A Fair Dinkum Aussie history lesson

The word ‘ettamogah’ is Aboriginal for ‘place of good drink.’ The original creator of the Ettamogah Pub, cartoonist Ken Maynard, started drawing the Pub in 1959. The real life Ettamogah Pub was built in 1989, using trees cleared from the site. Pictures of the original cartoons hang around the walls alongside other eclectic displays of Australiana.
Ettamogga Pub, from comic book to reality

Check out the 1927 Chevy truck on top of the bright red roof of the Pub. It stands an impressive 59 feet high. In the cartoon the theory is the truck was washed up there in Australia’s mighty flood of 1946 and no-one bothered to get it down.

Aussie World family fun-park is located behind the Ettamogah Pub and has over thirty rides and games for children and big kids. There are great gift stores with a huge display of aboriginal souvenirs and artefacts.

Entry, free, but you buy tickets to the rides. For AU$80 a family has entry to all rides all day.

Tel: +61 7 54945444


Eumundi Markets, centre of fresh produce
Eumundi Markets

Every Wednesday and Saturday this former timber and railway town close to Noosa becomes a bustling marketplace under the shade of massive ancient fig trees. These trees were planted in memory of local boys who died in the Great War. Over 500 stalls sell local hand-crafted goods. Check out local artwork. Taste test pungent ginger beer. Try local organic coffee and snacks while listening to buskers and entertainers playing didgeridoos, world music, Australian country and western tunes or tribal rhythms. Australian culture at its most relaxed.

Didgeridoo player

Friday, August 6, 2010

Let's Go Noosa, Part 2

Continuing my travel article about Noosa, on Queensland's Sunshine Coast. See previous blog post for Part 1.

Noosa's Main Beach seen from the walk to the National Park

‘Queensland. Beautiful one day. Perfect the next.’ Sub-tropical, Noosa enjoys a mild climate all year round, so come any time. The average annual temperature is 77 degrees Fahrenheit, making it ideal for year-round outdoor activities. The maximum temperature in Noosa rarely drops below 68 degrees Fahrenheit, even in winter. However, you can melt in high summer (mid December to February), so use 30+ sunscreen when outdoors, very sexy, even the lifeguards are wearing it!

Indicative seasons:
Low season: early April to mid September (may exclude school holidays)
Shoulder season: early October to early December and mid January to late March
High season or holiday season: mid December to mid January and late March to early April


By Air
Brisbane Airport is Queensland’s domestic and international gateway, but some flights from overseas and most Australian capital cities use Sunshine Coast Airport at Maroochydore, a 30 minute drive to Noosa. Try Virgin Blue, Jetstar and Tiger Airways.

Taxis and buses are available for transfers to Noosa from the airports.

By Road
Noosa is an easy 1½ hour drive north of Brisbane along the M1 Motorway. Car hire readily available at the Airport.

By Bus
Greyhound Australia operates an extensive bus network around Australia, with Noosa a regular stop.

Getting Around
You can easily walk around Noosa, or you can hire wheels of any sort - bike, moke, scooter, car. Sunbus runs free shuttle buses during peak holiday periods such as Easter, Christmas and during special events.

Try Noosa Ferry Cruise Company’s one hour sunset cruise (bookings essential). Full price is AU$19.50. You can bring your own drinks, glasses and ice provided. Sunset at the river entrance is spectacular.

Tel Sunbus: 131230.

Noosa Ferries - Tel: +61 7 54498442.


Surf’s Up!

Definitely Noosa’s beaches, especially the iconic Main Beach, very safe for even the smallest children and popular for its gentle waves. Ever since surfing was introduced to Noosa by Hayden Kenny on surfing safari in the 1960s, Noosa has been a surfing mecca. If you want to learn how, try Merrick’s Noosa Learn to Surf run by a former World Pro-Am surfing champ.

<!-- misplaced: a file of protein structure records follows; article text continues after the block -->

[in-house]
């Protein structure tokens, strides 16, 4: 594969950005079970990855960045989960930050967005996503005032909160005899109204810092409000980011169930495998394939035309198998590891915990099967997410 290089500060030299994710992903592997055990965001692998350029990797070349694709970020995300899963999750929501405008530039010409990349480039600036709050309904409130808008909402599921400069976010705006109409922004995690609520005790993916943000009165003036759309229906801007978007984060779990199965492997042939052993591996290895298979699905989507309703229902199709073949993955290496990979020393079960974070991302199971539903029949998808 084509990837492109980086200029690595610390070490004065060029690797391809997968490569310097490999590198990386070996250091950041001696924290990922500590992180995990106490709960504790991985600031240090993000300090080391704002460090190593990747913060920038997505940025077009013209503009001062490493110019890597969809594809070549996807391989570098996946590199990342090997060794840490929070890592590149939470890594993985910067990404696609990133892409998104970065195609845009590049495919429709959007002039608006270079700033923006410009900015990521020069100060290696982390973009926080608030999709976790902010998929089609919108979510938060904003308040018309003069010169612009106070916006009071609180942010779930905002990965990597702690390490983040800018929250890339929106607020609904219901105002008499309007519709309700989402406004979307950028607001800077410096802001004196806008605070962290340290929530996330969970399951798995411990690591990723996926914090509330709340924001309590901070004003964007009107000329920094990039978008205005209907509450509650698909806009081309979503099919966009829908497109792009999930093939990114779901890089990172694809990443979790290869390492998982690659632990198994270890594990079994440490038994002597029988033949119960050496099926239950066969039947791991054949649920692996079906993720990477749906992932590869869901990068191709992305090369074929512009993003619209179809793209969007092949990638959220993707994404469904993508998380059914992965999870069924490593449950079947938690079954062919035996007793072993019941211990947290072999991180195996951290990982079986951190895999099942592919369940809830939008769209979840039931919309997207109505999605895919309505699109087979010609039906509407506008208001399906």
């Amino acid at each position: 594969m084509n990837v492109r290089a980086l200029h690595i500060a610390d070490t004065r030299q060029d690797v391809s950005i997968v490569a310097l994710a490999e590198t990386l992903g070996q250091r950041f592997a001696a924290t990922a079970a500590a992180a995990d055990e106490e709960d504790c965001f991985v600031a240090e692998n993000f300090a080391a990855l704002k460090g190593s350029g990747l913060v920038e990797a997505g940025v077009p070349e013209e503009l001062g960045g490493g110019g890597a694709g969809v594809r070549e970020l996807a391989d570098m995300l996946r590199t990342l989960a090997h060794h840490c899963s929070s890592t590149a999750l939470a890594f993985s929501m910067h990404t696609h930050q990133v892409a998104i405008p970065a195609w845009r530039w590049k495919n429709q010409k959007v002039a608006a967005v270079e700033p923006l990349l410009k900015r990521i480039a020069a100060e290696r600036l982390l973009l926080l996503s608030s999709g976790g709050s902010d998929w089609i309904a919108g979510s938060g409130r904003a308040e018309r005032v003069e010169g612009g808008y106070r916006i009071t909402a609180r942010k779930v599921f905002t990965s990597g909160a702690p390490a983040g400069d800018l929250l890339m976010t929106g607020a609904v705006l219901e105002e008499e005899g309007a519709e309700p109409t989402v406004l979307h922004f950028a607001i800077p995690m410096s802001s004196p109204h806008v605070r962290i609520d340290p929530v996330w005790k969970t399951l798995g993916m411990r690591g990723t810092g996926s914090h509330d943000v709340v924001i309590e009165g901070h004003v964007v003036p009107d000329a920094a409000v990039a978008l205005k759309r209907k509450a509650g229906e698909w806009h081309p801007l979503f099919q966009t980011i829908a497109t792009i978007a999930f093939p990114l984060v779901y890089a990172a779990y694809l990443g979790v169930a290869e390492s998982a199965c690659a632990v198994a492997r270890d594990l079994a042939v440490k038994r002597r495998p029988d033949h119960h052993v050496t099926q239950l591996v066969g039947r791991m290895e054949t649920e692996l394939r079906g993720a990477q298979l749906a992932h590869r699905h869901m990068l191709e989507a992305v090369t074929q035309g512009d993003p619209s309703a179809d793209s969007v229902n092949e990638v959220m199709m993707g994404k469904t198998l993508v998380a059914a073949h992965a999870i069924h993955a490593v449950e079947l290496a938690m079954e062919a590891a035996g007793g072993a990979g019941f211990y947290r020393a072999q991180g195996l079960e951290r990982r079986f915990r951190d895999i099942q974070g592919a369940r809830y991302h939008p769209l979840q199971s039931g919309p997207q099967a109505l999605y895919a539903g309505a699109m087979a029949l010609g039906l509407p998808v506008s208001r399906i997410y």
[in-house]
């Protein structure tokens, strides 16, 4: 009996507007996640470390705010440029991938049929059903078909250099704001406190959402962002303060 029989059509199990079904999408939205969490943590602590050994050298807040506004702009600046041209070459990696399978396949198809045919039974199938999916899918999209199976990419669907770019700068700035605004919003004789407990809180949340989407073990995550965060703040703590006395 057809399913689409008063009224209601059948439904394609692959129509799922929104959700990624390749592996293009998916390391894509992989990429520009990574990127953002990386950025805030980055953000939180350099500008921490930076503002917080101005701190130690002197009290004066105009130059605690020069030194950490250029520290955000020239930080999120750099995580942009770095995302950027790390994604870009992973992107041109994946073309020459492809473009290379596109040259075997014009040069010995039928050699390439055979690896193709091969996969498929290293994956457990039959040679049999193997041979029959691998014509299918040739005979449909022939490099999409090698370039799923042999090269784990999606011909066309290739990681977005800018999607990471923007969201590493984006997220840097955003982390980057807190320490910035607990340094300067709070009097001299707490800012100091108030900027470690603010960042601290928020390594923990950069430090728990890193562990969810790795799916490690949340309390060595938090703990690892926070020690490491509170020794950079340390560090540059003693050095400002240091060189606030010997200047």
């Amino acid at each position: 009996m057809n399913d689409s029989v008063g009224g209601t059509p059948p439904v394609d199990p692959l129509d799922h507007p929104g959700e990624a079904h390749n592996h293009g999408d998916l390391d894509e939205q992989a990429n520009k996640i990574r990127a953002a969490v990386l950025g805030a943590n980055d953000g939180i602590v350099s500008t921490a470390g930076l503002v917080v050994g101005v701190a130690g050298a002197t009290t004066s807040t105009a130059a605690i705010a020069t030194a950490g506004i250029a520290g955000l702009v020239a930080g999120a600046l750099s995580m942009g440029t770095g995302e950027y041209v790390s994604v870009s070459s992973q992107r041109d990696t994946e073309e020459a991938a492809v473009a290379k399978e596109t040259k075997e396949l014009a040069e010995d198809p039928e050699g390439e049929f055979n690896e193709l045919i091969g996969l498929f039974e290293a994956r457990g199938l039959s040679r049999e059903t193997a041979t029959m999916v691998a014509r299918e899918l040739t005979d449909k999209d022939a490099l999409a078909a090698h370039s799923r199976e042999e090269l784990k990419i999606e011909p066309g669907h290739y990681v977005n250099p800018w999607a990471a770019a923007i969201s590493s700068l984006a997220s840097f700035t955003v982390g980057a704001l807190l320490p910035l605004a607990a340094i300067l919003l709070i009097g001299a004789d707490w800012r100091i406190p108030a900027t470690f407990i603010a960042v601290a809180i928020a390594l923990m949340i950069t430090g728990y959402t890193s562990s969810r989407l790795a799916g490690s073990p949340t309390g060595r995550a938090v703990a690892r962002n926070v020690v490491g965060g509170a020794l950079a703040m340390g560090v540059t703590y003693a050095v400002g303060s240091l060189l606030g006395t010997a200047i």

Tel: Mobile 0418787577

Monday, August 2, 2010

Let's Go Noosa! First of a series on beautiful Noosa, on Queensland's Sunshine Coast


Family Adventure in the Great Outdoors

In the 1800s, convict David ‘Wandi’ Bracefell escaped from Moreton Bay penal colony near Brisbane and ran away to Noosa to join the local Aboriginal tribe, the Ka'bi Ka'bi people. Ever since, Noosa has attracted escapees eager to join the modern tribe living an idyllic beachside lifestyle.


Australia is one laidback country, and Noosa, the glamour-puss of Queensland’s Sunshine Coast, is one laidback destination. Noosa has been dismissed by some as a holiday playground for the rich and famous, but determined environmental management and sustainability policies have been recognised by UNESCO and Noosa now enjoys Biosphere status. This will further protect this beautiful area where the emphasis is on maintaining the balance between people and the natural environment. What better Australian destination to enjoy the great outdoors?

Noosa is a small beachside town (thanks to a population cap) at the northern end of the Sunshine Coast, 160 kilometres (100 miles) from the capital, Brisbane. Her leafy centre is Hastings Street, with its rustic boardwalk skimming the golden sands of Main Beach where people come to surf, eat, drink, meet, stay.

The Great Outdoors

Life in Noosa is best enjoyed outdoors, so relax, shed your suits and schedules and enjoy the healthy lifestyle. Pitch your tent right on the pristine Noosa River and hook your own tasty fish. Jump on board a whale watching boat, kick a ball on the beach, surf the waves, explore the bush, ride the waterways, and make sure you 4WD through the world’s largest sand island, Fraser Island.

There are funky theme parks for the kids like Australia Zoo or Aussie World, places to get warm and fuzzy with native Australian animals or to swim with sharks, seals or dolphins.

The Original Nomads

Noosa’s outdoor lifestyle could be a direct result of the nomadic lifestyle of the area’s indigenous people who inhabited the pristine beaches, waterways and rich sub-tropical rainforests long before the white man arrived in the 1800s and slowly and methodically forced them further inland. Noosa and the lands as far as Fraser Island belonged to the Ka'bi Ka'bi tribe, and many of their tracks became the white man’s roads, favourite spots where they caught dugongs and turtles are now fished by locals, the bush animals that they hunted are now photo opportunities.